DOYENSYS Knowledge Portal

We Welcome you to visit our DOYENSYS KNOWLEDGE PORTAL : Doyensys Knowledge Portal

Wednesday, January 10, 2018

User Management Of The Exadata Smart Flash Cache

There are two techniques provided to manually use and manage the cache. The first enables the
pinning of objects in the flash cache. The second supports the creation of logical disks out of the
flash for the permanent placement of objects on flash disks.

Pinning Objects In The Flash Cache:

Preferential treatment over which database objects are cached is also provided with the Exadata
Smart Flash Cache. For example, objects can be pinned in the cache and always be cached, or an
object can be identified as one which should never be cached. This control is provided by the
new storage clause attribute, CELL_FLASH_CACHE, which can be assigned to a database table,
index, partition and LOB column.

There are three values the CELL_FLASH_CACHE attribute can be set to. DEFAULT specifies
the cache used for a DEFAULT object is automatically managed as described in the previous
section. NONE specifies that the object will never be cached. KEEP specifies the object should
be kept in cache.

For example, the following command could be used to pin the table CUSTOMERS in Exadata
Smart Flash Cache
This storage attribute can also be specified when the table is created.

The Sun Oracle Exadata Storage Server will cache data for the CUSTOMERS table more
aggressively and will try keeping this data in Exadata Smart Flash Cache longer than cached data
for other tables. In the normal case where the CUSTOMERS table is spread across many Sun
Oracle Exadata Storage Servers, each Exadata cell will cache its part of the table in its own
Exadata Smart Flash Cache. Generally there should be more flash cache available than the
objects KEEP is specified for. This leads to the table being completely cached over time.
While the default behavior for sequential scans is to bypass the flash cache, this is not the case
when KEEP is specified. If KEEP has been specified for an object, and it is accessed via an
offloaded Smart Scan, the object is kept in and scanned from cache. Another advantage of the
flash cache is that when an object that is kept in the cache is scanned, the Exadata software will
simultaneously read the data from both flash and disk to get a higher aggregate scan rate than is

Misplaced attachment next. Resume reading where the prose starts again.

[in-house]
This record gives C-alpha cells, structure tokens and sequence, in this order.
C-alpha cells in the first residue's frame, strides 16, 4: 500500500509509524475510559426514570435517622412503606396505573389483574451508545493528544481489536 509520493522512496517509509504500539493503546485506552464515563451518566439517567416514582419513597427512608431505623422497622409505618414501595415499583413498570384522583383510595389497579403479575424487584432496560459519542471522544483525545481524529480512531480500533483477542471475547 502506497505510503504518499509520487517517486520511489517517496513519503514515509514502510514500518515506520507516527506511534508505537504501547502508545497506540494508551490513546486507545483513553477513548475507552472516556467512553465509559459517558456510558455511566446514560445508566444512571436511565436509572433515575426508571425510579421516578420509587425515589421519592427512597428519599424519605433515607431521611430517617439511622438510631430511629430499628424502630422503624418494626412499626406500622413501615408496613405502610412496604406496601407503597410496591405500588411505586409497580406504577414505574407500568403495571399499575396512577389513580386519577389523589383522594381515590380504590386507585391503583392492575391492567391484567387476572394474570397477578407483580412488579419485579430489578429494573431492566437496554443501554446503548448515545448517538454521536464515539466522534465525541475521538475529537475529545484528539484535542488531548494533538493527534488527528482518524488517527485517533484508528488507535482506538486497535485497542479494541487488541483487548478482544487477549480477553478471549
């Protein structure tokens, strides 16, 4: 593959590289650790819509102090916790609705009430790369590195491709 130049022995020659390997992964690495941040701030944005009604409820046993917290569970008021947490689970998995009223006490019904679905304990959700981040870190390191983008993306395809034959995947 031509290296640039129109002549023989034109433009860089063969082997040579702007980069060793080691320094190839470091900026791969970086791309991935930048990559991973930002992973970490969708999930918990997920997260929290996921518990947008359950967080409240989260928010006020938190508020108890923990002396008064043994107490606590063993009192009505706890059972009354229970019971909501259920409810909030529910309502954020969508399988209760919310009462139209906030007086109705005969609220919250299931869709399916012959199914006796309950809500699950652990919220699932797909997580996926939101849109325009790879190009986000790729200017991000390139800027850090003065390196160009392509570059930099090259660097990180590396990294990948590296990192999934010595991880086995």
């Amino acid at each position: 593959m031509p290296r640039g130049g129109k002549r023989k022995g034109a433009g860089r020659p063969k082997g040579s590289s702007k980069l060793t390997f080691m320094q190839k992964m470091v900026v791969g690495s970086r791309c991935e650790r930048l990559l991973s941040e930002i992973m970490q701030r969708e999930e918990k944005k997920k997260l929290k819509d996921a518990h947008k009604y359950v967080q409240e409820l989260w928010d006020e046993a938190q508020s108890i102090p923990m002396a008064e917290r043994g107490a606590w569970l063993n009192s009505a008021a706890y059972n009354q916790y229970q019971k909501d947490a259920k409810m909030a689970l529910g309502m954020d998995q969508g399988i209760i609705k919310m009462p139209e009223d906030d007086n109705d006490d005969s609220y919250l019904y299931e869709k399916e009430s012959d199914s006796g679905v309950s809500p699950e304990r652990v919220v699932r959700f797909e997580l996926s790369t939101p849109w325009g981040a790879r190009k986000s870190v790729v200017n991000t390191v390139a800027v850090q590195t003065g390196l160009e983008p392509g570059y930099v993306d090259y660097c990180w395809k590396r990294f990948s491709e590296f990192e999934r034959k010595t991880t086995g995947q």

possible from either source independently.

Creating Flash Disks Out Of The Flash Cache:

When an Exadata cell is installed, by default, all the flash is assigned to be used as flash cache and
user data is automatically cached using the default caching behavior. Optionally, a portion of the
cache can be reserved and used as logical flash disks. These flash disks are treated like any
Exadata cell disk in the Exadata cell except they actually reside and are stored as non-volatile
disks in the cache. For each Exadata cell the space reserved for flash disks is allocated across
sixteen (16) cell disks – 4 cell disks per flash card. Grid disks are created on these flash-based cell
disks and the grid disks are assigned to an Automatic Storage Management (ASM) diskgroup.
The best practice would be to reserve the same amount of flash on each Exadata cell for flash
disks and have the ASM diskgroup spread evenly across the Exadata cells in the configuration
just as you would do for regular Exadata grid disks. This will evenly distribute the flash I/O load
across the Exadata cells and flash.
These high-performance logical flash disks be used to store frequently accessed data. To use
them requires advance planning to ensure adequate space is reserved for the tablespaces stored
on them. In addition, backup of the data on the flash disks must be done in case media recovery
is required, just as it would be done for data stored on conventional disks. This option is
primarily useful for highly write intensive workloads where the disk write rate is higher than the
disks can keep up with.

No comments: